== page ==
The Sharks watched, amused, as some rough officiating in the first round led to their improbable Game 7 comeback, and as the league quietly apologized to the still-salty Golden Knights. Not that it did Vegas any good; they’re still golfing. (The Sharks’ general reaction to that kerfuffle could be summed up in this tweet from the team account.) So it was going to be interesting to see how San Jose would react to a questionable call that went against them in Round 2, which set up an Avalanche goal en route to a 4-3 Colorado win and a series knotted at one. Would they grumble over the call when the skate was on the other foot? Would they specifically reference Vegas’s grievance? Reader, they absolutely would.
Late in the second with the game tied, Avs defenseman Nikita Zadorov lofted a puck down the ice that the Sharks expected was going to be called icing. But Mikko Rantanen hustled after it, and if he didn’t quite beat Marc-Edouard Vlasic to the puck, it was at least close enough for the linesman not to blow the play dead. The Sharks, anticipating a whistle, seemed to back off for a second, allowing Rantanen to set up Gabriel Landeskog for a shot on the doorstep, and Tyson Barrie fired home the rebound for a lead Colorado would never relinquish.
As with last series’ officiating controversy, the burden remains on the aggrieved team not to, you know, completely fall apart on the ice. No matter the rightness or wrongness of the call, the Sharks messed up by assuming the icing instead of continuing to play through the anticipated whistle. That’s the tack coach Pete DeBoer took when asked if he thought icing should have been called.
“Whether I thought it was doesn’t matter,” he said. “The players did and they let up, they relaxed for a minute, it obviously wasn’t, so it’s I guess a lesson, and that is don’t assume anything is in the playoffs, play and make sure.”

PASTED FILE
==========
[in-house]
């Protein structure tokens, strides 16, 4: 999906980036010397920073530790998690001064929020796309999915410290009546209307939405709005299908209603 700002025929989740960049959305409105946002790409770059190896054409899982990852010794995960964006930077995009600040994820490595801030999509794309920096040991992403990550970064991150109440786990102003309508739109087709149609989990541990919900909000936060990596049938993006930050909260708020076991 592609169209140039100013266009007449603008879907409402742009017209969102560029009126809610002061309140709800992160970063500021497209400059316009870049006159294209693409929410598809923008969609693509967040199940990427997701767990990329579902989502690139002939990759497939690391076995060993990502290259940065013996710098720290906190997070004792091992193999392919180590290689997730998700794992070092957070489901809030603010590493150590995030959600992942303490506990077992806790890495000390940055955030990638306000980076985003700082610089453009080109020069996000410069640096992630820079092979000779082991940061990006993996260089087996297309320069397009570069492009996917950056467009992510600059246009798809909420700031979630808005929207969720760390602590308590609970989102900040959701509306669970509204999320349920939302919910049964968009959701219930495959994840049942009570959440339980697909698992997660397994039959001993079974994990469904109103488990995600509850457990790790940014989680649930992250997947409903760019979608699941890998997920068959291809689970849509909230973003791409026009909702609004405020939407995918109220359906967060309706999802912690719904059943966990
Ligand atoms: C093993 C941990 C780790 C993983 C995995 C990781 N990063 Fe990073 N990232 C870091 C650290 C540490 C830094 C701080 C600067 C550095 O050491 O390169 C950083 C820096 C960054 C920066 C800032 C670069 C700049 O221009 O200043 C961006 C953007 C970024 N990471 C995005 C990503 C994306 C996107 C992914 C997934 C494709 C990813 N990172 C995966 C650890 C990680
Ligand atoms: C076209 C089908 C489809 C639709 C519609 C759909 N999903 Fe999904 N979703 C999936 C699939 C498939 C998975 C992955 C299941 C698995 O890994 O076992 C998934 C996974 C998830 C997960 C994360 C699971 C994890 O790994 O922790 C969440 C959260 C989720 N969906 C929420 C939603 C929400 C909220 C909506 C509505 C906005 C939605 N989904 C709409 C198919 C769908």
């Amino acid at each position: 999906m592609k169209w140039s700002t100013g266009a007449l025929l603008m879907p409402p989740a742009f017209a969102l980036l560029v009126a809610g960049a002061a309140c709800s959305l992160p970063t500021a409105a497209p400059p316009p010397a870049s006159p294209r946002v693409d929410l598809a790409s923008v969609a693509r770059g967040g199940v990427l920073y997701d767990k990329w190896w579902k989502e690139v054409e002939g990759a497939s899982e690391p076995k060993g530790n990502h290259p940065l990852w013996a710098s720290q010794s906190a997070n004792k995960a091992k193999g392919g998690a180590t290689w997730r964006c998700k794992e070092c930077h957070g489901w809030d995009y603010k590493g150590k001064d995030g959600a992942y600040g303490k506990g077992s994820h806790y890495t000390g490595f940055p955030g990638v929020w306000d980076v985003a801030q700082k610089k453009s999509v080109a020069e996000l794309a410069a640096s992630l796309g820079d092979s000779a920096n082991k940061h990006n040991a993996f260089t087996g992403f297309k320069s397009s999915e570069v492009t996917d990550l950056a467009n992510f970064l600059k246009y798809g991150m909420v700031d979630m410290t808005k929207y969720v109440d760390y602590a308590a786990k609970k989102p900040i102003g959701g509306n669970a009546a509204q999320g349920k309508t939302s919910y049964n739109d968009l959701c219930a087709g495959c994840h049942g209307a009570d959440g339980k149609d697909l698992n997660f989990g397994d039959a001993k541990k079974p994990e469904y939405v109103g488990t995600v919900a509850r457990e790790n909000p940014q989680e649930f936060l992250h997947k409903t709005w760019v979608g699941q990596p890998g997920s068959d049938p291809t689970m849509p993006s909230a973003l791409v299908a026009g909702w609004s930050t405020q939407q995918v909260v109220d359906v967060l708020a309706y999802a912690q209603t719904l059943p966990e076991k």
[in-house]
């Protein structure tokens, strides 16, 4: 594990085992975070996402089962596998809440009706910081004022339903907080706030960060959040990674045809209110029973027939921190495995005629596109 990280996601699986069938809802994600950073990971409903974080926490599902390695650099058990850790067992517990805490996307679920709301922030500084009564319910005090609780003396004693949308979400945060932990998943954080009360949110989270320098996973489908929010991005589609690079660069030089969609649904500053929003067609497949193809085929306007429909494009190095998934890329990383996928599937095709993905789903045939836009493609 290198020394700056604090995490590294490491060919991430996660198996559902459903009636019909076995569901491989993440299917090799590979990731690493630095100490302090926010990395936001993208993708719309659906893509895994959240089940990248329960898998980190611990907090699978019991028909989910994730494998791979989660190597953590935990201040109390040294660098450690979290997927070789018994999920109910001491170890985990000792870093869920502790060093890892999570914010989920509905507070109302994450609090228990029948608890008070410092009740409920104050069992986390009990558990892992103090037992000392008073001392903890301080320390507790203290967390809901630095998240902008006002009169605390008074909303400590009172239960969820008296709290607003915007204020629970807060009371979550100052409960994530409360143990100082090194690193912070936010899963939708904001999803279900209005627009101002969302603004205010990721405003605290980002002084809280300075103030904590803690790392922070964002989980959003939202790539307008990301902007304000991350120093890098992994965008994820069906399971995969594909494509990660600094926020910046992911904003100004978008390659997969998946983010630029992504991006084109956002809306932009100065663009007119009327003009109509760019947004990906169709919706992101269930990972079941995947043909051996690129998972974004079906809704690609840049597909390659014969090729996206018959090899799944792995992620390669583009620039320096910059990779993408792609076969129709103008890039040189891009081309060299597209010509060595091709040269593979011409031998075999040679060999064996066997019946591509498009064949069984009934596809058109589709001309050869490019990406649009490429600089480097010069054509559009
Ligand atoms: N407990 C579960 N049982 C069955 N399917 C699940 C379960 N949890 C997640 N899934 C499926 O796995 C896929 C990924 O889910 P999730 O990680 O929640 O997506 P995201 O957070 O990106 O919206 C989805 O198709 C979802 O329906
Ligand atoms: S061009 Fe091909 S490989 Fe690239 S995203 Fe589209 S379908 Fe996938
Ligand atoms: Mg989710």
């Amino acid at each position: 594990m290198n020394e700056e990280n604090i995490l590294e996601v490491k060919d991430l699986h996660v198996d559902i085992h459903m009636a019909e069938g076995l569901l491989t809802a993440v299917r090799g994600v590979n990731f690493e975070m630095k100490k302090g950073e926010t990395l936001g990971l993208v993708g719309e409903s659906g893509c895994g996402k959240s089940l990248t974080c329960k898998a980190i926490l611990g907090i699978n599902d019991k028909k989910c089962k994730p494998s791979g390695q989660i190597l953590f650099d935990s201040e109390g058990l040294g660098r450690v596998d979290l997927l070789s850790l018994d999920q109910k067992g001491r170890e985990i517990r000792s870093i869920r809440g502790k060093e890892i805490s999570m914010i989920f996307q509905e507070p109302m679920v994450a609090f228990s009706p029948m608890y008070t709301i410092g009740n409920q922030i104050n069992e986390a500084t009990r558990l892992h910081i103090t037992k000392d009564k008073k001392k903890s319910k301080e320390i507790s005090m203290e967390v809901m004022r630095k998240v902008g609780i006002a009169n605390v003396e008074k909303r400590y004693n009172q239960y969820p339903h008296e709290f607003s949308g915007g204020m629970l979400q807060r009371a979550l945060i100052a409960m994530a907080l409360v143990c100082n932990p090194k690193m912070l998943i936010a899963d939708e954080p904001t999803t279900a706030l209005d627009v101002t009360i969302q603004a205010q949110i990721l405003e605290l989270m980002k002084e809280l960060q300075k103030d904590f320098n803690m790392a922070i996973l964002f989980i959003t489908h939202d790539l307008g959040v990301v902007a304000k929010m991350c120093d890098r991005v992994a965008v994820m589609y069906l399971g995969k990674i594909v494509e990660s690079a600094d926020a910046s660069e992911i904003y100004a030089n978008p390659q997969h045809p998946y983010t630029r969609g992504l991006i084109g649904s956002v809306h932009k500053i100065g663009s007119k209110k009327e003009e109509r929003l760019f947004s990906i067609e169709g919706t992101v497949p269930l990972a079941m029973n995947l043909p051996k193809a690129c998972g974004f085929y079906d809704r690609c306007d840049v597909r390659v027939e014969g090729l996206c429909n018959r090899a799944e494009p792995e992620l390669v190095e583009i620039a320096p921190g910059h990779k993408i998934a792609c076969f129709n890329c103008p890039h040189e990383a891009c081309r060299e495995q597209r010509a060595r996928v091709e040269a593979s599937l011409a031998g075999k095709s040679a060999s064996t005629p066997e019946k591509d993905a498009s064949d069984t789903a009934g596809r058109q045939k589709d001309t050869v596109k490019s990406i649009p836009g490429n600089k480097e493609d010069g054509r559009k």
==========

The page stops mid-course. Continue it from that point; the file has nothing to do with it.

That seems like the right attitude. But should it have been an icing? That’s tougher to answer. Starting in 2013, the NHL went from touch icing to hybrid icing, which doesn’t require a player to touch the puck for the whistle to blow. Instead, it’s up to the linesman to determine whether the defending player would get there first, and to blow the whistle before that actually happens. This was done to eliminate potentially dangerous collisions as opposing players raced to touch up first, but the obvious side effect is that the plays most likely to result in collisions are the closest calls: the 50-50s. Icing, except for the most obvious examples of it, is a judgment call.
This was pretty damned close, and while Vlasic did appear to touch the puck first, that wasn’t inevitable, not with Rantanen coming in with the head of steam he had. “I just tried to beat the D and run the puck down,” Rantanen said. “[It was a] 50-50 puck and they didn’t whistle it down so it was good for us.”
Vlasic, however, planted his tongue firmly in cheek.